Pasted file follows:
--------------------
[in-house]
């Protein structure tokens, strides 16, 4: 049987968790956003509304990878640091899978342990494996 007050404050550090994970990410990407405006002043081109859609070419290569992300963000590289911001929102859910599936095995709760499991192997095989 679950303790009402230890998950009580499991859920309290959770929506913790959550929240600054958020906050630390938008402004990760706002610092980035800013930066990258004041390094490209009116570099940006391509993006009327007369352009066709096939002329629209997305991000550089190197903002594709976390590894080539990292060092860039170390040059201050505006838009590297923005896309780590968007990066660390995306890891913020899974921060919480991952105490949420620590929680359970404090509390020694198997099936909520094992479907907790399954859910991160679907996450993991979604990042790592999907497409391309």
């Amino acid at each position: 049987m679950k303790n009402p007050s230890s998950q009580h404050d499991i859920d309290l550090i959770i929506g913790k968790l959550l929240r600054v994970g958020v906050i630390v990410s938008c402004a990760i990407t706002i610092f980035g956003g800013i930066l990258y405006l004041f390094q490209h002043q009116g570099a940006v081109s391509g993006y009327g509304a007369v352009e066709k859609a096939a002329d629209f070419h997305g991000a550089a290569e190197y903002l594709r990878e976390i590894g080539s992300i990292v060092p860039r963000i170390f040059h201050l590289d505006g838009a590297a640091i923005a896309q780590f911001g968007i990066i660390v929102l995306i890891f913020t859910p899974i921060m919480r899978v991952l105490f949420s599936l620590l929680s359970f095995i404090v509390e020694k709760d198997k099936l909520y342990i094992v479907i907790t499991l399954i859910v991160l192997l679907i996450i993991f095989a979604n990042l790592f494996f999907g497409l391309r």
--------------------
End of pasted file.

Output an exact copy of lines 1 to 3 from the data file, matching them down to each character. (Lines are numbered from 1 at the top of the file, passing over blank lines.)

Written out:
[in-house]
């Protein structure tokens, strides 16, 4: 049987968790956003509304990878640091899978342990494996 007050404050550090994970990410990407405006002043081109859609070419290569992300963000590289911001929102859910599936095995709760499991192997095989 679950303790009402230890998950009580499991859920309290959770929506913790959550929240600054958020906050630390938008402004990760706002610092980035800013930066990258004041390094490209009116570099940006391509993006009327007369352009066709096939002329629209997305991000550089190197903002594709976390590894080539990292060092860039170390040059201050505006838009590297923005896309780590968007990066660390995306890891913020899974921060919480991952105490949420620590929680359970404090509390020694198997099936909520094992479907907790399954859910991160679907996450993991979604990042790592999907497409391309």
């Amino acid at each position: 049987m679950k303790n009402p007050s230890s998950q009580h404050d499991i859920d309290l550090i959770i929506g913790k968790l959550l929240r600054v994970g958020v906050i630390v990410s938008c402004a990760i990407t706002i610092f980035g956003g800013i930066l990258y405006l004041f390094q490209h002043q009116g570099a940006v081109s391509g993006y009327g509304a007369v352009e066709k859609a096939a002329d629209f070419h997305g991000a550089a290569e190197y903002l594709r990878e976390i590894g080539s992300i990292v060092p860039r963000i170390f040059h201050l590289d505006g838009a590297a640091i923005a896309q780590f911001g968007i990066i660390v929102l995306i890891f913020t859910p899974i921060m919480r899978v991952l105490f949420s599936l620590l929680s359970f095995i404090v509390e020694k709760d198997k099936l909520y342990i094992v479907i907790t499991l399954i859910v991160l192997l679907i996450i993991f095989a979604n990042l790592f494996f999907g497409l391309r």